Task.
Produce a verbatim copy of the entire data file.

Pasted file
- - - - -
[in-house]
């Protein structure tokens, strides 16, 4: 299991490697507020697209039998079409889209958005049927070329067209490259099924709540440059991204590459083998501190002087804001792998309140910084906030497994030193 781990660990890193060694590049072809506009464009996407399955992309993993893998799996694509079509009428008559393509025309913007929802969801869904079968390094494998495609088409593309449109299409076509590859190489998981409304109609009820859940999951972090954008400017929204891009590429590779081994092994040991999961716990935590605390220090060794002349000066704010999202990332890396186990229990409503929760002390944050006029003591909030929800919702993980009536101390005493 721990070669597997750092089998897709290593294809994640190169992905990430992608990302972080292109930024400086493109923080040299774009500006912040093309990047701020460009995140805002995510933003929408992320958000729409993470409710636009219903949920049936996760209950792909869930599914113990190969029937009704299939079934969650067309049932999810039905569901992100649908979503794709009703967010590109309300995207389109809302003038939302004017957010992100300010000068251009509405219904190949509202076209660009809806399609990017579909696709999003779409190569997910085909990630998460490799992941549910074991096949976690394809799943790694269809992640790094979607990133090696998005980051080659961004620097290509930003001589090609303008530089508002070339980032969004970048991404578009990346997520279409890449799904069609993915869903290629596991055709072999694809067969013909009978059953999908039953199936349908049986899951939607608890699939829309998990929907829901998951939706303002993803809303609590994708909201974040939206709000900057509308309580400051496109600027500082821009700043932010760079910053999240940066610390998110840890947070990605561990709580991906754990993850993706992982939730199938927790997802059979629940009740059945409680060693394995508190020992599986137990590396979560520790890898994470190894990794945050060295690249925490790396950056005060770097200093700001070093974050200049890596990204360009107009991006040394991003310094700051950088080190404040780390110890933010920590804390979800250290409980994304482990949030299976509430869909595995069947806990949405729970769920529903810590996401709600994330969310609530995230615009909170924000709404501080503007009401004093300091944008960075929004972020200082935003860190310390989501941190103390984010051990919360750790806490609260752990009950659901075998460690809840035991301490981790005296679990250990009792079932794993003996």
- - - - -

[in-house]
């Protein structure tokens, strides 16, 4: 299991490697507020697209039998079409889209958005049927070329067209490259099924709540440059991204590459083998501190002087804001792998309140910084906030497994030193 781990660990890193060694590049072809506009464009996407399955992309993993893998799996694509079509009428008559393509025309913007929802969801869904079968390094494998495609088409593309449109299409076509590859190489998981409304109609009820859940999951972090954008400017929204891009590429590779081994092994040991999961716990935590605390220090060794002349000066704010999202990332890396186990229990409503929760002390944050006029003591909030929800919702993980009536101390005493 721990070669597997750092089998897709290593294809994640190169992905990430992608990302972080292109930024400086493109923080040299774009500006912040093309990047701020460009995140805002995510933003929408992320958000729409993470409710636009219903949920049936996760209950792909869930599914113990190969029937009704299939079934969650067309049932999810039905569901992100649908979503794709009703967010590109309300995207389109809302003038939302004017957010992100300010000068251009509405219904190949509202076209660009809806399609990017579909696709999003779409190569997910085909990630998460490799992941549910074991096949976690394809799943790694269809992640790094979607990133090696998005980051080659961004620097290509930003001589090609303008530089508002070339980032969004970048991404578009990346997520279409890449799904069609993915869903290629596991055709072999694809067969013909009978059953999908039953199936349908049986899951939607608890699939829309998990929907829901998951939706303002993803809303609590994708909201974040939206709000900057509308309580400051496109600027500082821009700043932010760079910053999240940066610390998110840890947070990605561990709580991906754990993850993706992982939730199938927790997802059979629940009740059945409680060693394995508190020992599986137990590396979560520790890898994470190894990794945050060295690249925490790396950056005060770097200093700001070093974050200049890596990204360009107009991006040394991003310094700051950088080190404040780390110890933010920590804390979800250290409980994304482990949030299976509430869909595995069947806990949405729970769920529903810590996401709600994330969310609530995230615009909170924000709404501080503007009401004093300091944008960075929004972020200082935003860190310390989501941190103390984010051990919360750790806490609260752990009950659901075998460690809840035991301490981790005296679990250990009792079932794993003996």